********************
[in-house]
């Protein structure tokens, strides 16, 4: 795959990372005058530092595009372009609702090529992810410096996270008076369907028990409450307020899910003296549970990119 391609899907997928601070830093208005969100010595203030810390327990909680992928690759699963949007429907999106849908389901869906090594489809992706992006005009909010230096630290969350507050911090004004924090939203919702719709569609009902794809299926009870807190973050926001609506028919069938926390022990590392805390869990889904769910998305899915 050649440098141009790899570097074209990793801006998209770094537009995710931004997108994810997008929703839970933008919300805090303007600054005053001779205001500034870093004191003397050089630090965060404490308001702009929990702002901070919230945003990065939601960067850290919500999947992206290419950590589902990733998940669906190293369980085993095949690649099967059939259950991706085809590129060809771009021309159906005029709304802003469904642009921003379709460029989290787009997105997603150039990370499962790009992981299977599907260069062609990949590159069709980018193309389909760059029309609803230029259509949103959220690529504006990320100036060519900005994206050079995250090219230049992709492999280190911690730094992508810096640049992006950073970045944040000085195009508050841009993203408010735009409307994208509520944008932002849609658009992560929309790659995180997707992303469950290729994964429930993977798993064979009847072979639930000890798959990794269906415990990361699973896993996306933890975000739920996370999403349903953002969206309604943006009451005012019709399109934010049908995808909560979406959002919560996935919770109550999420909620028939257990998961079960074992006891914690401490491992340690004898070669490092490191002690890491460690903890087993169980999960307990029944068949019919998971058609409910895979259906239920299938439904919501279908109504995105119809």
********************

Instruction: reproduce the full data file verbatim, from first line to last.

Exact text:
[in-house]
């Protein structure tokens, strides 16, 4: 795959990372005058530092595009372009609702090529992810410096996270008076369907028990409450307020899910003296549970990119 391609899907997928601070830093208005969100010595203030810390327990909680992928690759699963949007429907999106849908389901869906090594489809992706992006005009909010230096630290969350507050911090004004924090939203919702719709569609009902794809299926009870807190973050926001609506028919069938926390022990590392805390869990889904769910998305899915 050649440098141009790899570097074209990793801006998209770094537009995710931004997108994810997008929703839970933008919300805090303007600054005053001779205001500034870093004191003397050089630090965060404490308001702009929990702002901070919230945003990065939601960067850290919500999947992206290419950590589902990733998940669906190293369980085993095949690649099967059939259950991706085809590129060809771009021309159906005029709304802003469904642009921003379709460029989290787009997105997603150039990370499962790009992981299977599907260069062609990949590159069709980018193309389909760059029309609803230029259509949103959220690529504006990320100036060519900005994206050079995250090219230049992709492999280190911690730094992508810096640049992006950073970045944040000085195009508050841009993203408010735009409307994208509520944008932002849609658009992560929309790659995180997707992303469950290729994964429930993977798993064979009847072979639930000890798959990794269906415990990361699973896993996306933890975000739920996370999403349903953002969206309604943006009451005012019709399109934010049908995808909560979406959002919560996935919770109550999420909620028939257990998961079960074992006891914690401490491992340690004898070669490092490191002690890491460690903890087993169980999960307990029944068949019919998971058609409910895979259906239920299938439904919501279908109504995105119809």